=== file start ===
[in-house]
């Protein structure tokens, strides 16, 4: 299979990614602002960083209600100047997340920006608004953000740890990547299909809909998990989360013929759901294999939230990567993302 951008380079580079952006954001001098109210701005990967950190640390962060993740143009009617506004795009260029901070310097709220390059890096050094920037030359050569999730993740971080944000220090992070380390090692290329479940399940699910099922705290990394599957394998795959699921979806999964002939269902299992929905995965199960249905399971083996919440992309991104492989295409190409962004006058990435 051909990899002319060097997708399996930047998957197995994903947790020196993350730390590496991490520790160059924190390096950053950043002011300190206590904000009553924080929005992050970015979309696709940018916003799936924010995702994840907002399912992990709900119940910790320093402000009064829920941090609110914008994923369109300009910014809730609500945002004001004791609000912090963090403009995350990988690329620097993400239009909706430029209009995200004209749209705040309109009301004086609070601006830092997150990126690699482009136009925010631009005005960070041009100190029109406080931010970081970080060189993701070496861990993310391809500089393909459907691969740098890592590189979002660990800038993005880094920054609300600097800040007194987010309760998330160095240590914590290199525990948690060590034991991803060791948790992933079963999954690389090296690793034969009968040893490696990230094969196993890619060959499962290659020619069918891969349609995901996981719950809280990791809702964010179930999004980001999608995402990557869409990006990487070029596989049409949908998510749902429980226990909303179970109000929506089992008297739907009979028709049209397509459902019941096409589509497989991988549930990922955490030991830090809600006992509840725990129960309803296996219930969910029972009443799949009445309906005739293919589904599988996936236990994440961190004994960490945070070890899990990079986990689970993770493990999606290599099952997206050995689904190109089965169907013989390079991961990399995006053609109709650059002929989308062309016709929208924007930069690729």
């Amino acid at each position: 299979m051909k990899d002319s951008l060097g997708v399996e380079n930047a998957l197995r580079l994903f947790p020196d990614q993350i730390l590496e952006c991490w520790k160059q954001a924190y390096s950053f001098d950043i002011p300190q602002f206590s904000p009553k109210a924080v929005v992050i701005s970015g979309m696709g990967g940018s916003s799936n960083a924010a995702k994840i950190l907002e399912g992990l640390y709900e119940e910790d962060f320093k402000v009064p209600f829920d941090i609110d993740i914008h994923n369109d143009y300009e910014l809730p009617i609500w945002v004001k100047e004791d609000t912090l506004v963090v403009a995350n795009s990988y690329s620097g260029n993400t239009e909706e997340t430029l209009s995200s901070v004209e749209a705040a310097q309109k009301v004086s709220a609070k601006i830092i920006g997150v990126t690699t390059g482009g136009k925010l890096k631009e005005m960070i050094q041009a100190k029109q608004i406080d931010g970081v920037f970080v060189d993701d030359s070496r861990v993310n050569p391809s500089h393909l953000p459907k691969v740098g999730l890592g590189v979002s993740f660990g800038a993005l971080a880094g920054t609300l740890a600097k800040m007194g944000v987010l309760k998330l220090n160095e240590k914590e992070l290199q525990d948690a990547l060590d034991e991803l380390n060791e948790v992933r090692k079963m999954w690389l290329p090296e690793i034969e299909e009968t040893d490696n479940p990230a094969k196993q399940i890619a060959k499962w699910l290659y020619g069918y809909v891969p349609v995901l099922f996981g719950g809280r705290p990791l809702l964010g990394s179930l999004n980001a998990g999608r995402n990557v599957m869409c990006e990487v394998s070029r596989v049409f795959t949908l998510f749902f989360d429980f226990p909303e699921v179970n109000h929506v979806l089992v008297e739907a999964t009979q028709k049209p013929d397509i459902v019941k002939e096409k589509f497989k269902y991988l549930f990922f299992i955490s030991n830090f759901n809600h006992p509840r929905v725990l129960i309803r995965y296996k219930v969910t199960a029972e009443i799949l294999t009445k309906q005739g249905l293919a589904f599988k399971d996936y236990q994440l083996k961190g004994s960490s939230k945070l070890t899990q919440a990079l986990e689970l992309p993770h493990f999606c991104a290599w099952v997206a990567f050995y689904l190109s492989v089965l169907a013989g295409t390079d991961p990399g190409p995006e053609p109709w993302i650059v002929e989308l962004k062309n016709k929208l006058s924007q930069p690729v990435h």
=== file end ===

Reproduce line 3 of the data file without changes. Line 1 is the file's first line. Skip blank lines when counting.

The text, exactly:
């Amino acid at each position: 299979m051909k990899d002319s951008l060097g997708v399996e380079n930047a998957l197995r580079l994903f947790p020196d990614q993350i730390l590496e952006c991490w520790k160059q954001a924190y390096s950053f001098d950043i002011p300190q602002f206590s904000p009553k109210a924080v929005v992050i701005s970015g979309m696709g990967g940018s916003s799936n960083a924010a995702k994840i950190l907002e399912g992990l640390y709900e119940e910790d962060f320093k402000v009064p209600f829920d941090i609110d993740i914008h994923n369109d143009y300009e910014l809730p009617i609500w945002v004001k100047e004791d609000t912090l506004v963090v403009a995350n795009s990988y690329s620097g260029n993400t239009e909706e997340t430029l209009s995200s901070v004209e749209a705040a310097q309109k009301v004086s709220a609070k601006i830092i920006g997150v990126t690699t390059g482009g136009k925010l890096k631009e005005m960070i050094q041009a100190k029109q608004i406080d931010g970081v920037f970080v060189d993701d030359s070496r861990v993310n050569p391809s500089h393909l953000p459907k691969v740098g999730l890592g590189v979002s993740f660990g800038a993005l971080a880094g920054t609300l740890a600097k800040m007194g944000v987010l309760k998330l220090n160095e240590k914590e992070l290199q525990d948690a990547l060590d034991e991803l380390n060791e948790v992933r090692k079963m999954w690389l290329p090296e690793i034969e299909e009968t040893d490696n479940p990230a094969k196993q399940i890619a060959k499962w699910l290659y020619g069918y809909v891969p349609v995901l099922f996981g719950g809280r705290p990791l809702l964010g990394s179930l999004n980001a998990g999608r995402n990557v599957m869409c990006e990487v394998s070029r596989v049409f795959t949908l998510f749902f989360d429980f226990p909303e699921v179970n109000h929506v979806l089992v008297e739907a999964t009979q028709k049209p013929d397509i459902v019941k002939e096409k589509f497989k269902y991988l549930f990922f299992i955490s030991n830090f759901n809600h006992p509840r929905v725990l129960i309803r995965y296996k219930v969910t199960a029972e009443i799949l294999t009445k309906q005739g249905l293919a589904f599988k399971d996936y236990q994440l083996k961190g004994s960490s939230k945070l070890t899990q919440a990079l986990e689970l992309p993770h493990f999606c991104a290599w099952v997206a990567f050995y689904l190109s492989v089965l169907a013989g295409t390079d991961p990399g190409p995006e053609p109709w993302i650059v002929e989308l962004k062309n016709k929208l006058s924007q930069p690729v990435h």